See our Skype Settings tutorial for more information on how these settings work.

4. Manage settings that let Skype do things automatically.

Skype lets you do certain things without having to approve them in order to streamline your experience, but this can leave you open to getting calls, messages, or computer files from suspicious -- and potentially dangerous -- people. Two particular settings can help with this.

First, under the Calls category and Call Settings sub-category of your "Settings" page, click Show Advanced Options, and disable the options to accept calls automatically and/or to automatically start a video chat (if possible) when you accept a call. This lets you control these things manually, so you can block a call or keep your camera off to hide who you are if you think you're being contacted by someone suspicious.

How to turn automatic call answering in Skype on or off

Second, under the I.M. and S.M.S. category and I.M. Settings sub-category of your "Settings" page, click Show Advanced Options, and disable the option to accept files sent to you automatically. This can prevent you from automatically downloading files from suspicious contacts, as these files may be infected with viruses.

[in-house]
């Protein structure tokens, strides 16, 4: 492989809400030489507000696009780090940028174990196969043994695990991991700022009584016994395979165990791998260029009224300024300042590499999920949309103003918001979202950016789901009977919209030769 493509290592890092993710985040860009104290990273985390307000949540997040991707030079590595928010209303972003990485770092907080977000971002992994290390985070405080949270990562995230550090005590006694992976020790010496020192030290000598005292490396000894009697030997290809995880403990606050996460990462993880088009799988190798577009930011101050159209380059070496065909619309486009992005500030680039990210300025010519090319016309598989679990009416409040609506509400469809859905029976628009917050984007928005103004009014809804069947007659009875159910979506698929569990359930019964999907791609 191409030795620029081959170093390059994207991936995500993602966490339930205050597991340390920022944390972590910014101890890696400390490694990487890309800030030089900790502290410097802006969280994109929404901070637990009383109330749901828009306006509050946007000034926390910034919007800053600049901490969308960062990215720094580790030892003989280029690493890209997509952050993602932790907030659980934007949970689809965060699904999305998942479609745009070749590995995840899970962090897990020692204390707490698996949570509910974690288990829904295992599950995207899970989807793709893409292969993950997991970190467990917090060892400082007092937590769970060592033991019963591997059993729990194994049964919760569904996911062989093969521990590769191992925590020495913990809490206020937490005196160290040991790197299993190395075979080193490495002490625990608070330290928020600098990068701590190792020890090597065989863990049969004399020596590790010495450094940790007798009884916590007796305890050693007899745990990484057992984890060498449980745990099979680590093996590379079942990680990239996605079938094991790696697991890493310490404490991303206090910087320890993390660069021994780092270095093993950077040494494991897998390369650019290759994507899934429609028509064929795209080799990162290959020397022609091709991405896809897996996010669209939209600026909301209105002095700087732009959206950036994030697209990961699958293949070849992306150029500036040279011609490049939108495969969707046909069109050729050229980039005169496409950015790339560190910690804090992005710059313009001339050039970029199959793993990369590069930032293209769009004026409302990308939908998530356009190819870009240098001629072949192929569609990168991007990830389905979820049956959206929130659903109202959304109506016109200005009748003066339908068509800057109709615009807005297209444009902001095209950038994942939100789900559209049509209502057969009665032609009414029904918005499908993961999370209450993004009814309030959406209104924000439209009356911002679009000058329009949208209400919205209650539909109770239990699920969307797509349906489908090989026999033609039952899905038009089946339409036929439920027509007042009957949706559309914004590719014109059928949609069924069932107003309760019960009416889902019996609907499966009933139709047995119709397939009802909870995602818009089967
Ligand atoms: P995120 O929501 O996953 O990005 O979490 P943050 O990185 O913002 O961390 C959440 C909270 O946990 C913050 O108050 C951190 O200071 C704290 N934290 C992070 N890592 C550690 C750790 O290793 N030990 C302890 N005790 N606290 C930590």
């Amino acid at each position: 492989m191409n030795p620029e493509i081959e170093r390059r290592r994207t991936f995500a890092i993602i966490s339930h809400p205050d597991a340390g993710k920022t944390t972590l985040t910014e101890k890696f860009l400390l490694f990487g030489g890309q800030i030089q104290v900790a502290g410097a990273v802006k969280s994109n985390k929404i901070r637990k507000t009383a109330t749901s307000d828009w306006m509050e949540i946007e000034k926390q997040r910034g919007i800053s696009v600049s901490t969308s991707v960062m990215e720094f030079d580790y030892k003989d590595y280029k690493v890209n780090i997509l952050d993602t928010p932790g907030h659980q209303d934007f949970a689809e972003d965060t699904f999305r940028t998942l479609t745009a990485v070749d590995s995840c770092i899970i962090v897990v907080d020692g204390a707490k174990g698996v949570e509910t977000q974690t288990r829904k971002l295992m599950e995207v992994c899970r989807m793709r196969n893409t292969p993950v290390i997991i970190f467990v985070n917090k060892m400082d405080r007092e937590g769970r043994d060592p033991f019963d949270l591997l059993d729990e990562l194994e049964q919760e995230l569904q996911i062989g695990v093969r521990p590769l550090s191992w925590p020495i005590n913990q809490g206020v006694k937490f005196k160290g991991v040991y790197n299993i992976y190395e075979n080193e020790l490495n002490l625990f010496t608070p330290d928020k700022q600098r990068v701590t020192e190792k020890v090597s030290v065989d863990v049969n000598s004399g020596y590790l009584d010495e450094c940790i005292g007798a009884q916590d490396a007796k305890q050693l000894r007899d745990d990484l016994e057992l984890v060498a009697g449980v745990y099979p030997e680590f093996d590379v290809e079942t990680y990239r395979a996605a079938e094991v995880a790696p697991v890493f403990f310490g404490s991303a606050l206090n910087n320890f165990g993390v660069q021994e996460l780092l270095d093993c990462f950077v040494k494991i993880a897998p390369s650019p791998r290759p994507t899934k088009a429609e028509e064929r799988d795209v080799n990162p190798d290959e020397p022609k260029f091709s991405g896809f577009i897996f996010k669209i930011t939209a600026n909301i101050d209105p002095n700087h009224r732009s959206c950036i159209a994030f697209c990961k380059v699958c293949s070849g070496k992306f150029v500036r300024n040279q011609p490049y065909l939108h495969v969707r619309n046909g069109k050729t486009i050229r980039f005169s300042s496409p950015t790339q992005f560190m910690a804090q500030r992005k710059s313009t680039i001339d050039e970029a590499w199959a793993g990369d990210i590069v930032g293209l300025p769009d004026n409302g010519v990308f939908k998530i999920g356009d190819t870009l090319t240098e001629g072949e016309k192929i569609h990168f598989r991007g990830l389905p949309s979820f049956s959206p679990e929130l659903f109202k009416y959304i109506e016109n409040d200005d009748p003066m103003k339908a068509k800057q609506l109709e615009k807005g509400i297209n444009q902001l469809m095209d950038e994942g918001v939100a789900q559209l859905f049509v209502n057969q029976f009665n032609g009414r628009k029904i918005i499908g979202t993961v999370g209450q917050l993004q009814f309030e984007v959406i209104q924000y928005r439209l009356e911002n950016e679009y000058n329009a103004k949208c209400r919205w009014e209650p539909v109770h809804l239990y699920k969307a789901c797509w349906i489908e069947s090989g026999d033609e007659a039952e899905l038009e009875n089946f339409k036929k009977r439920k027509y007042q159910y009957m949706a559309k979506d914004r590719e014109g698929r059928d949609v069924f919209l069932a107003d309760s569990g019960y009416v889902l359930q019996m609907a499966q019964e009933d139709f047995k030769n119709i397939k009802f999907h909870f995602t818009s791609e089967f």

How to turn automatic file downloads in Skype on or off

5. Block suspicious or abusive Skype users.

If someone sends you an instant message or tries to call you, and you don't know who they are, you can block them. You can also block Skype users who make repeated unwanted attempts to contact you. This prevents them from contacting you in any way through Skype.

See our Skype Contacts tutorial for instructions on how to block (or unblock) users on Skype.

 

That wraps up our look at issues of safety, privacy, and security on Skype.  We hope our advice has made you confident enough to try Skype; if it has, you can get started by learning how to download and install the Skype program. If you're still not sure about using Skype, we can also tell you about how much Skype costs (spoilers: most of it is free to use!), as well as give you an in-depth review of Skype.